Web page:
At Bethel we have been working to develop a culture of honour, a culture where we call out the greatness, the “gold,” in one another. We have embraced the Kingdom principle that the quality of life in our community is determined by how successful we are at recognising the glory in others and issuing regular invitations for that glory to be expressed. Encouraging words have become common currency. You don’t have to stick around Bethel very long before someone is telling you about the glory they see in you. As a result, people all around us are coming to life in countless ways. It’s miraculous.

However, as we have sought to establish honour in our lives, we have learned something important. As I said in the last chapter, we see what we are prepared to see. Recognising the glory in others is not something we do automatically. We must train ourselves to see it, and we do this by training our minds to agree with the truth of how Christ has defined the value of the human race. This process of training our minds is what the Bible calls repentance. The Greek word for repentance, metanoia, means to change the way you think. Only when our minds have embraced the revelation of our own glory and the glory of others will be able to behave honourably. But in order to embrace this revelation, our minds are going to have to give up the wrong beliefs we’ve had about one another. This is where the real battle of faith is, the battle of trusting an unseen, eternal reality and letting it transform the way we negotiate visible, temporal reality, where we still obviously see, in ourselves and in everyone around us, how little we look like our Elder Brother.

Changing the way we think about one another is not an easy task in our current cultural climate, which is distinctly dishonouring, particularly in the popular attitude toward authority. When I was a young man at school, I did whatever the park keeper or anyone in a uniform told me to do, because it was still normal to honour position and authority. Now it is normal to mock, criticise, and disobey those in authority, whether they are our parents or the President. Again, the root of dishonour is pride. We have arrogantly set ourselves up to judge and criticise everyone and anyone, regardless of their title or position. Jesus described us perfectly in when He taught us not to judge:

“Do not judge so that you will not be judged. For in the way you judge, you will be judged; and by your standard of measure, it will be measured to you. Why do you look at the speck that is in your brother’s eye, but do not notice the log that is in your own eye? Or how can you say to your brother, ‘Let me take the speck out of your eye,’ and behold, the log is in your own eye? You hypocrite, first take the log out of your own eye, and then you will see clearly to take the speck out of your brother’s eye.” (Matthew 7:1-5)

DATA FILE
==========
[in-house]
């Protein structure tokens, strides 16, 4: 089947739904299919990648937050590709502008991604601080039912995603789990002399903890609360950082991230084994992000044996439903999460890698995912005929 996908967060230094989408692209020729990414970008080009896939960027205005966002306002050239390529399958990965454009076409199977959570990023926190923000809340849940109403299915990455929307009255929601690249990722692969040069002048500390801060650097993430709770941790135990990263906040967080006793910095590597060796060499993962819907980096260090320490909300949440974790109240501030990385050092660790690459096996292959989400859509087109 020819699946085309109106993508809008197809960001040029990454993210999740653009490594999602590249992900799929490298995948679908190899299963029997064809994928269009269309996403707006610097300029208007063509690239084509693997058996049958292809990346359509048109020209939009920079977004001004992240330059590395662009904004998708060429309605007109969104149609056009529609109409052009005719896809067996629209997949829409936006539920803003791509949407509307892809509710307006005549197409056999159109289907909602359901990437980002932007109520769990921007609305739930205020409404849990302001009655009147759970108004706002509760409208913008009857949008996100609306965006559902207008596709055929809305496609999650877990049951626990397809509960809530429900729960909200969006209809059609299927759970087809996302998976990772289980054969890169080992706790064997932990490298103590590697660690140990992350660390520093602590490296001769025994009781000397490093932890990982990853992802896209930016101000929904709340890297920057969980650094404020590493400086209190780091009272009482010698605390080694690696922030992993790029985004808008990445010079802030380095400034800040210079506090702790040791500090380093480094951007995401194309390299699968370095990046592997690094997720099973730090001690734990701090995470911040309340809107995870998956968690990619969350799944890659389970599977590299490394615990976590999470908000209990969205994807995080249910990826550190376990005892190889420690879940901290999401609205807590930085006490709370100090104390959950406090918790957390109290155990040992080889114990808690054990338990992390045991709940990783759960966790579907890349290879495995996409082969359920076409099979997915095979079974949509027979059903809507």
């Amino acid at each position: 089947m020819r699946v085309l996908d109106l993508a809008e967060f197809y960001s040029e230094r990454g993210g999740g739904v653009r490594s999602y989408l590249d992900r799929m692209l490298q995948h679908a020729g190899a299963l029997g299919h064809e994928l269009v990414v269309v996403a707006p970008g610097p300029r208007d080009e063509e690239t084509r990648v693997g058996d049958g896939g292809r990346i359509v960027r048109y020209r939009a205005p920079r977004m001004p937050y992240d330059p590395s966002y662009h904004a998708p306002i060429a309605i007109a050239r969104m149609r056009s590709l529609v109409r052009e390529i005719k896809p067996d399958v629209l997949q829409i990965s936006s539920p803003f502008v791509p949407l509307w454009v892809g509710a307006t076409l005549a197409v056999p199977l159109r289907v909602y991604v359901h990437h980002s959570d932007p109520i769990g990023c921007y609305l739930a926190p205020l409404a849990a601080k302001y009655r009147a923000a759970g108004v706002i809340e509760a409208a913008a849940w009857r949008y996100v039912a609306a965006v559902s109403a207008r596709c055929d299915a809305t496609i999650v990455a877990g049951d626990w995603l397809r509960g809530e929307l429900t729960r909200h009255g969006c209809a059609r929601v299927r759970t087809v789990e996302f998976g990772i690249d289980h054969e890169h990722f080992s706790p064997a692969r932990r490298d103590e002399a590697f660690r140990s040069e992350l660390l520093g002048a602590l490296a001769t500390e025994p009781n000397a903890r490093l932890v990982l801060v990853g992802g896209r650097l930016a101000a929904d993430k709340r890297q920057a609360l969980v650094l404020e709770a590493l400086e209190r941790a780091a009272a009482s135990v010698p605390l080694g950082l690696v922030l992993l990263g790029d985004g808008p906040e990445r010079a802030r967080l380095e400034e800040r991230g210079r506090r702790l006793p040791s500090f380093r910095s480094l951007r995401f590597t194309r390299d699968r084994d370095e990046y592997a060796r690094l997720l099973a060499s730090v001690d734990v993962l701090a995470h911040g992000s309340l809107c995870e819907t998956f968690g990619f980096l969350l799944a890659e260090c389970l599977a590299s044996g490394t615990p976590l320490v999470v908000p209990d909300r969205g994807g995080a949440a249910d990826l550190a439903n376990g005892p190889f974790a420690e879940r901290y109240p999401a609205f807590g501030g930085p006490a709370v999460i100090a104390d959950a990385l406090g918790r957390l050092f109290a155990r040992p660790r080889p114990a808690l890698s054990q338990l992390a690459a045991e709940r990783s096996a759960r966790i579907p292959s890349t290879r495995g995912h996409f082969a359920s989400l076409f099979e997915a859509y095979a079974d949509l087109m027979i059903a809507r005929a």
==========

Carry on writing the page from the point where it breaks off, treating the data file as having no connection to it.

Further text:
With great logs of pride in our eyes, we simply cannot see people around us as they truly are.  And the more we judge one another, the more we invite judgment on ourselves, for that’s how judgment works. The result has been a downward spiral of greatness and an increase in lawlessness in our culture. Most everyone I took care of in prison was under the influence of this dishonouring, anti-authority attitude, and it had assiduously destroyed their lives.

But judgment also works in the positive direction. In fact, the core of honour is proper judgment—the just appraisal of the glory of others. When we, through repentance and humility, remove the logs from our eyes, then we can “see clearly” and help others to see clearly. When we treat others as more important than ourselves, when we measure their glory above our own, then we position ourselves to be measured by the same standard. The result is that, instead of draining the greatness from our culture, we increase it.

I believe this dynamic of honour in relationships was actually one of the main things Paul addressed in 2 Corinthians 3. He began by drawing this picture for the Corinthians:

You are our letter, written in our hearts, known and read by all men; being manifested that you are a letter of Christ, cared for by us, written not with ink, but with the Spirit of the living God, not on tablets of stone, but on tablets of human hearts. (2 Corinthians 3:2)